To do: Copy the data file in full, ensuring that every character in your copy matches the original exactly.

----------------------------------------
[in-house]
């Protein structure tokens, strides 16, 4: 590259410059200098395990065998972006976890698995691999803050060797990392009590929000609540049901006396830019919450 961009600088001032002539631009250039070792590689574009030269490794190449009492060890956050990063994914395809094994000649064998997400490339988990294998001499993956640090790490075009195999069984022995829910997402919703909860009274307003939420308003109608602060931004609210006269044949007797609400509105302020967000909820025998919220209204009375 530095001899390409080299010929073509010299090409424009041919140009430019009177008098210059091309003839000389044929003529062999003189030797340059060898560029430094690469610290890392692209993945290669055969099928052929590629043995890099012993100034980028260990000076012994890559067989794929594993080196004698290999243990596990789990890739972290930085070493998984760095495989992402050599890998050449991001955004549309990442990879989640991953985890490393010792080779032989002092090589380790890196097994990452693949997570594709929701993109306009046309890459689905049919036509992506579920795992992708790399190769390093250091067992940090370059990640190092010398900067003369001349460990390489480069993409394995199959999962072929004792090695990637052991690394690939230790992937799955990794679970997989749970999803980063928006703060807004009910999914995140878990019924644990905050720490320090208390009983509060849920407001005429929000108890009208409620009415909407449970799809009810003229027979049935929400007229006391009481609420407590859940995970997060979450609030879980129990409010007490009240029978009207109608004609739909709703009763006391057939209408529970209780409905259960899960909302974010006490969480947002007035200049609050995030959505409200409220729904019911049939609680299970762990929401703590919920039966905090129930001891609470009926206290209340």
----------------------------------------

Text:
[in-house]
């Protein structure tokens, strides 16, 4: 590259410059200098395990065998972006976890698995691999803050060797990392009590929000609540049901006396830019919450 961009600088001032002539631009250039070792590689574009030269490794190449009492060890956050990063994914395809094994000649064998997400490339988990294998001499993956640090790490075009195999069984022995829910997402919703909860009274307003939420308003109608602060931004609210006269044949007797609400509105302020967000909820025998919220209204009375 530095001899390409080299010929073509010299090409424009041919140009430019009177008098210059091309003839000389044929003529062999003189030797340059060898560029430094690469610290890392692209993945290669055969099928052929590629043995890099012993100034980028260990000076012994890559067989794929594993080196004698290999243990596990789990890739972290930085070493998984760095495989992402050599890998050449991001955004549309990442990879989640991953985890490393010792080779032989002092090589380790890196097994990452693949997570594709929701993109306009046309890459689905049919036509992506579920795992992708790399190769390093250091067992940090370059990640190092010398900067003369001349460990390489480069993409394995199959999962072929004792090695990637052991690394690939230790992937799955990794679970997989749970999803980063928006703060807004009910999914995140878990019924644990905050720490320090208390009983509060849920407001005429929000108890009208409620009415909407449970799809009810003229027979049935929400007229006391009481609420407590859940995970997060979450609030879980129990409010007490009240029978009207109608004609739909709703009763006391057939209408529970209780409905259960899960909302974010006490969480947002007035200049609050995030959505409200409220729904019911049939609680299970762990929401703590919920039966905090129930001891609470009926206290209340």